WASHINGTON — NASA said it is preparing for a series of rapid-fire events on the International Space Station, which includes the return of a private astronaut mission and the launch of a new long-duration crew American and European astronauts.
NASA announced April 15 that Axiom Space’s Ax-1 mission to the station, which launched April 8 and docked with the station the next day, will conclude with a scheduled undocking at 10 a.m. 35 Eastern Time on April 19. the Florida coast at 7:19 a.m. EST on April 20.
This schedule means that the Ax-1 crew will spend a few more days on the ISS than originally planned. Axiom Space originally said the Ax-1 mission would last 10 days, eight of which would be on the ISS. According to the current schedule, they will be on the station for 10 days and spend nearly 12 days in space. Neither NASA nor Axiom revealed the reason for the extended stay, but weather considerations for the splash were a major factor in past returns to Earth by ISS crews on the SpaceX Crew Dragon spacecraft.
A splashdown on April 20 will allow NASA to launch the Crew-4 mission to the ISS as early as April 23. NASA held a flight readiness review on April 15 for this Crew Dragon mission to the station, approving plans to proceed with an attempted launch on April 23 at 5:26 a.m. EST from the Kennedy Space Center Launch Complex 39A.
Crew-4 will deliver NASA astronauts Kjell Lindgren, Bob Hines and Jessica Watkins, and European Space Agency astronaut Samantha Cristoforetti, to the station for a mission lasting at least September. NASA plans to return the four Crew-3 astronauts currently on the station – NASA’s Raja Chari, Thomas Marshburn and Kayla Barron and ESA’s Matthias Maurer – approximately five days after Crew-4 arrives.
Kathy Lueders, NASA’s associate administrator for space operations, said on a call with reporters after the Crew-4 flight readiness review that it was a “busy time ahead” for the station. “We’ve all talked about the need to stay vigilant and we’re taking it step by step.”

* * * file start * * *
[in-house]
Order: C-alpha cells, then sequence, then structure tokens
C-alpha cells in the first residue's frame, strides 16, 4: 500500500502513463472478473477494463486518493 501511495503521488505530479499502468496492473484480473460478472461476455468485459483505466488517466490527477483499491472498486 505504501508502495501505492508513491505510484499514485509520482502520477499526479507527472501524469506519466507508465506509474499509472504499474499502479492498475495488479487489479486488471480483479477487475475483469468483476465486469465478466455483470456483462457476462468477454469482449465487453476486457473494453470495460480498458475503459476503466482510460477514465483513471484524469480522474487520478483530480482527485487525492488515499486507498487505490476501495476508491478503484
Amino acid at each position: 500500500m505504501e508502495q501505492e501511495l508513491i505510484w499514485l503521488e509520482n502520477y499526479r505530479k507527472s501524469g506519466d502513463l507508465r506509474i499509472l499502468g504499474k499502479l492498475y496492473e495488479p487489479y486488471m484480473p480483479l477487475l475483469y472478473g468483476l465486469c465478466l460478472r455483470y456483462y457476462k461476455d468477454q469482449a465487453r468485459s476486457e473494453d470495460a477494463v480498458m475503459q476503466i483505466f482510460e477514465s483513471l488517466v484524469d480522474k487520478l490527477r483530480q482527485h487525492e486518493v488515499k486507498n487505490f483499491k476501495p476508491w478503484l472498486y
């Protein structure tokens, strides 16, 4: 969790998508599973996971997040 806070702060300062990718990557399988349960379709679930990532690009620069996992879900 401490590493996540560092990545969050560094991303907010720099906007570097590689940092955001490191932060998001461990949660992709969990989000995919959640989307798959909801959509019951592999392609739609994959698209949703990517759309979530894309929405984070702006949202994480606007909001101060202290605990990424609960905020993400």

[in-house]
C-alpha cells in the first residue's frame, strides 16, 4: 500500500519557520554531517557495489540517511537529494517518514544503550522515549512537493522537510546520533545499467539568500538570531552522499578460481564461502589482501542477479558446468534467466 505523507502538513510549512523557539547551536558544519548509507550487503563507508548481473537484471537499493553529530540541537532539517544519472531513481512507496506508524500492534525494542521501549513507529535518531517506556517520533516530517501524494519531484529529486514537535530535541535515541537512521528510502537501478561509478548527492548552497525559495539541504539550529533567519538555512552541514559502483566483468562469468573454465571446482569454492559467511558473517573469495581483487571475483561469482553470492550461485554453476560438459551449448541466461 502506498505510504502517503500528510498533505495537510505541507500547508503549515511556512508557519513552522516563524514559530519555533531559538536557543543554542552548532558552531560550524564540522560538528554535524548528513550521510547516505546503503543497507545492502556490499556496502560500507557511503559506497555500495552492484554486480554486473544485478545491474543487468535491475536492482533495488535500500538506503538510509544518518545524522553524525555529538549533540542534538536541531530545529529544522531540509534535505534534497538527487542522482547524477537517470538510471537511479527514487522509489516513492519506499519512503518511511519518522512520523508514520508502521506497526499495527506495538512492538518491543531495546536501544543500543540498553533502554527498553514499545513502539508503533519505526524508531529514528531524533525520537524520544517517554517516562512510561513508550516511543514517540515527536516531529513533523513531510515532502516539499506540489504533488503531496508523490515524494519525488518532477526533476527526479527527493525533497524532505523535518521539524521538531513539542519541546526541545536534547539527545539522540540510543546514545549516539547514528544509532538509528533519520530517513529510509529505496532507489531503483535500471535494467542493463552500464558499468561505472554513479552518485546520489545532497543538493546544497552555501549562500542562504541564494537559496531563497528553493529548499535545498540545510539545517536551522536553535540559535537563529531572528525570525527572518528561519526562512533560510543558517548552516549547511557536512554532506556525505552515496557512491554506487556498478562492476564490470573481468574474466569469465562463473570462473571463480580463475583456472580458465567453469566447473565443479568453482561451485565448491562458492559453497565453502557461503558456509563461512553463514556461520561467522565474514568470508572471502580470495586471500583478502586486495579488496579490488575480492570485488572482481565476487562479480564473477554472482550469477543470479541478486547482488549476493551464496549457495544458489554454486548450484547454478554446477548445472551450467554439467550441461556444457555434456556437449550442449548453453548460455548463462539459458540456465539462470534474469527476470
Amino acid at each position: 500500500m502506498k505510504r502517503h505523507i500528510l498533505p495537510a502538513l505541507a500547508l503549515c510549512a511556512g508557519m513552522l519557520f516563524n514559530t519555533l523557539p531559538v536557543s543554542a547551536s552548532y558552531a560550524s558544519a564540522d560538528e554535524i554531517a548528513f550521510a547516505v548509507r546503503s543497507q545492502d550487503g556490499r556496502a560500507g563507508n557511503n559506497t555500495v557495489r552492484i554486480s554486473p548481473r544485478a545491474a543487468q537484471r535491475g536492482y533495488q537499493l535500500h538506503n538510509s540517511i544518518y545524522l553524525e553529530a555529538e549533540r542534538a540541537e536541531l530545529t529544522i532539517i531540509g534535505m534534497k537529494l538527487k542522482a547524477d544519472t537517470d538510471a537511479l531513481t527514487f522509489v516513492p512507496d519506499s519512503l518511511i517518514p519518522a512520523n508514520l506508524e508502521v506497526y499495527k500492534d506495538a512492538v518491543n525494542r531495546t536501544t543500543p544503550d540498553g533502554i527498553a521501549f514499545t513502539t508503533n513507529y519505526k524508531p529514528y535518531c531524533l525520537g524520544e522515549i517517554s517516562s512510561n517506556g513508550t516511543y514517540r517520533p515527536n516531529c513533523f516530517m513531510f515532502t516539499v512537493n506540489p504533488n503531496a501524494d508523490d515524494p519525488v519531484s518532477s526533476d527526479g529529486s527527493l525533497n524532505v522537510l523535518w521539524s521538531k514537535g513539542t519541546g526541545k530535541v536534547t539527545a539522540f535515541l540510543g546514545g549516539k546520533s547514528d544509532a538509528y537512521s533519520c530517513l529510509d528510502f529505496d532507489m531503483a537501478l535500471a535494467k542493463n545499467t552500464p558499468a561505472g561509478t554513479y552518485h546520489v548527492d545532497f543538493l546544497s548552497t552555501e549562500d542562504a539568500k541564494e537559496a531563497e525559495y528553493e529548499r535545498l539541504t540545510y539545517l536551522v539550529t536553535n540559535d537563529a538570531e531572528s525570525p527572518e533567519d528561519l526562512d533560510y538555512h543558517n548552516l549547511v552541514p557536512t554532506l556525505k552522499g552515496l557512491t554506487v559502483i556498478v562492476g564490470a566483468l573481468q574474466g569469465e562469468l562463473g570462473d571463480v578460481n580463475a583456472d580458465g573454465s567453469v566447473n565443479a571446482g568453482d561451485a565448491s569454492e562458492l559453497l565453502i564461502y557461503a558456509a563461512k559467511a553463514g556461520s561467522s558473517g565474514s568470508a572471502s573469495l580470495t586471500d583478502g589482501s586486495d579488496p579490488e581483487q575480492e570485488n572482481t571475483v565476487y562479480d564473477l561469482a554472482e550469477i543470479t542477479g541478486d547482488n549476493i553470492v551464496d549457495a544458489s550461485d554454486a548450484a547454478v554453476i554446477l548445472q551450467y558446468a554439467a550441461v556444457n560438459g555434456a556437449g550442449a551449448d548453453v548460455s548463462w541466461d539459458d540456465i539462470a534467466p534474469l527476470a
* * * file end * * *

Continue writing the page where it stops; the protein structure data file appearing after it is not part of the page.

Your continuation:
This vigilance includes at least 48 hours between Ax-1 splashdown and Crew-4 launch to perform post-flight reviews. “Our team has been tracking this mission,” said Steve Stich, NASA commercial crew program manager, calling the Ax-1 spacecraft “very clean” in terms of having no technical issues. “We will have time to do a review between this landing and the launch of Crew-4.”
Joel Montalbano, NASA’s ISS program manager, said NASA would use the same tracking means, such as an aircraft equipped with an infrared camera, to monitor the Ax-1 splashdown as it would. for a NASA commercial crew mission.
“We track all Dragon flights,” Stich said, including cargo and private astronaut missions. “We will follow this flight to the water landing.”
The next Crew-4 launch comes as NASA continues to work on the countdown repeater for the Space Launch System at nearby Launch Complex 39B. At a briefing earlier on April 15, SLS officials said they would be ready to attempt another tank of the rocket sooner and go through a training countdown on April 21, pending work to find and repair a hydrogen leak discovered during the last test on April 14. .
However, Lueders said the Crew-4 launch would have lineup priority over any SLS tests. “Jim Free and I agreed very early in this stream that getting our crews on the ISS is really the most important mission,” she said, referring to the Associate Administrator for Systems Development. ‘exploration. “There is a difference between a test and putting a crew into orbit to keep the vehicle in orbit and bring Crew-3 down.”
NASA has slack in the schedule if Crew-4 is delayed. Stich said they want Crew-3 back by May 10, when a “beta blackout” caused by sun angles limits undocking operations at the station. However, he added that the Crew-3 spacecraft is in good health and is expected to remain at the station until mid-June.
A Crew-3 return by May 10, however, would allow NASA and Boeing to conduct a second uncrewed test flight of the CST-100 Starliner commercial crew vehicle, currently scheduled for launch on May 19. may. This will be followed by a SpaceX freighter. Mission Dragon at the station in June.
At a separate media event on April 15, the four Crew-3 astronauts said they were looking forward to returning to Earth soon, but were enjoying their time on the station. This included working with the four private Ax-1 astronauts.
“It’s been a really exciting week,” said Marshburn of the Ax-1 crew. “We had a lot of fun showing them around, showing them how to live and work on the space station. They were great teammates. They were also very nice and kind to us. So it’s been a wonderful week.
Chari added that there were not too many people on the station with 11 people on board, including the Crew-4 and Ax-1 crews and three Russian cosmonauts. “It’s definitely the dawn of a new era.”